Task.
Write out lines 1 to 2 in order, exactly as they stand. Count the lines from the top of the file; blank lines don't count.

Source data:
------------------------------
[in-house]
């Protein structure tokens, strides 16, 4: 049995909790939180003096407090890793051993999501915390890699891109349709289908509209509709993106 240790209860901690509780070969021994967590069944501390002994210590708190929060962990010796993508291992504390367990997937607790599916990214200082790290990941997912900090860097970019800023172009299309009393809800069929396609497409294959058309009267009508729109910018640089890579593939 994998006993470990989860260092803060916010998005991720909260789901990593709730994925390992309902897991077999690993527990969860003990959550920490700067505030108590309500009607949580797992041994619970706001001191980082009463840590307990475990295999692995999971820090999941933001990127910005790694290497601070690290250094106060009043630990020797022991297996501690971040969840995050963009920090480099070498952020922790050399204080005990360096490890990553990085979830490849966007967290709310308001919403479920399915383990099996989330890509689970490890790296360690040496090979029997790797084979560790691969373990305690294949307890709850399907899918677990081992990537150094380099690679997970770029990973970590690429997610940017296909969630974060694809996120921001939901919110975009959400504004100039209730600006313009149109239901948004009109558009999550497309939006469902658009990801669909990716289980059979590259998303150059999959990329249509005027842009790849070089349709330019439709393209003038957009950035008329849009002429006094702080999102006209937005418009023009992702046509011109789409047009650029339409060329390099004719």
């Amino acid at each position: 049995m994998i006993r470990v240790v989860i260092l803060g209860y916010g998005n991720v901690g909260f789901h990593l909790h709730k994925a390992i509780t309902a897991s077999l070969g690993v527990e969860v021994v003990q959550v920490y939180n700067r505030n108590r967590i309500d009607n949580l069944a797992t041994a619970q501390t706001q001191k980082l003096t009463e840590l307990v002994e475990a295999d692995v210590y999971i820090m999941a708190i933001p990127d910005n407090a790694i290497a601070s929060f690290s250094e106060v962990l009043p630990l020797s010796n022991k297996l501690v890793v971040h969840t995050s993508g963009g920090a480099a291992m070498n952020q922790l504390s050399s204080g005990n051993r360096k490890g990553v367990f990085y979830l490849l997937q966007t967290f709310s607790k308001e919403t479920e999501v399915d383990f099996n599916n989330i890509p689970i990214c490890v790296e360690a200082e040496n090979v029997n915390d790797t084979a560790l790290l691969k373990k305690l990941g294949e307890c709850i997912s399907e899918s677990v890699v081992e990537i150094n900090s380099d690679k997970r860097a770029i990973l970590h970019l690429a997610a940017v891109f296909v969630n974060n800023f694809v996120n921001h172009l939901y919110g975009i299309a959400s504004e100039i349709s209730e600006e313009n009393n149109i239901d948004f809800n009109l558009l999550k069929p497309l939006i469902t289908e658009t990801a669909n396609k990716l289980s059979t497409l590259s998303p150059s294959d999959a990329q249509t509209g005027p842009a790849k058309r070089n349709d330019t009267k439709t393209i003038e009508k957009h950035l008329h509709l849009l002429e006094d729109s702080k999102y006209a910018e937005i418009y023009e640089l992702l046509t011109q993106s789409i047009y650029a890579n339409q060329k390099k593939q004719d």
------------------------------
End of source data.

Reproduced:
[in-house]
């Protein structure tokens, strides 16, 4: 049995909790939180003096407090890793051993999501915390890699891109349709289908509209509709993106 240790209860901690509780070969021994967590069944501390002994210590708190929060962990010796993508291992504390367990997937607790599916990214200082790290990941997912900090860097970019800023172009299309009393809800069929396609497409294959058309009267009508729109910018640089890579593939 994998006993470990989860260092803060916010998005991720909260789901990593709730994925390992309902897991077999690993527990969860003990959550920490700067505030108590309500009607949580797992041994619970706001001191980082009463840590307990475990295999692995999971820090999941933001990127910005790694290497601070690290250094106060009043630990020797022991297996501690971040969840995050963009920090480099070498952020922790050399204080005990360096490890990553990085979830490849966007967290709310308001919403479920399915383990099996989330890509689970490890790296360690040496090979029997790797084979560790691969373990305690294949307890709850399907899918677990081992990537150094380099690679997970770029990973970590690429997610940017296909969630974060694809996120921001939901919110975009959400504004100039209730600006313009149109239901948004009109558009999550497309939006469902658009990801669909990716289980059979590259998303150059999959990329249509005027842009790849070089349709330019439709393209003038957009950035008329849009002429006094702080999102006209937005418009023009992702046509011109789409047009650029339409060329390099004719």